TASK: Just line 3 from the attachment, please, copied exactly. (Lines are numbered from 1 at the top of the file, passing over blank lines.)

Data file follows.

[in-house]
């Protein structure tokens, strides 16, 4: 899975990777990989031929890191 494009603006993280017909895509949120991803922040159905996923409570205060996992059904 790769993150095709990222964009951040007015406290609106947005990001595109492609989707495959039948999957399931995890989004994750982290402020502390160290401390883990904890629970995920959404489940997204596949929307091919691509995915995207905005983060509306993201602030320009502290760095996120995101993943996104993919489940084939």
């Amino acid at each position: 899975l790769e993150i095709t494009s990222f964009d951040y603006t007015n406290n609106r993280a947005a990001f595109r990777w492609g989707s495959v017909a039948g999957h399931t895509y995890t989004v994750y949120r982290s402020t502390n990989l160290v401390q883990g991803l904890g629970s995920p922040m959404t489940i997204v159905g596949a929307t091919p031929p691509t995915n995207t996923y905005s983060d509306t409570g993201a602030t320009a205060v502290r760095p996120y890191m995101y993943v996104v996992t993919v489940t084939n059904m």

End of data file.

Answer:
């Amino acid at each position: 899975l790769e993150i095709t494009s990222f964009d951040y603006t007015n406290n609106r993280a947005a990001f595109r990777w492609g989707s495959v017909a039948g999957h399931t895509y995890t989004v994750y949120r982290s402020t502390n990989l160290v401390q883990g991803l904890g629970s995920p922040m959404t489940i997204v159905g596949a929307t091919p031929p691509t995915n995207t996923y905005s983060d509306t409570g993201a602030t320009a205060v502290r760095p996120y890191m995101y993943v996104v996992t993919v489940t084939n059904m």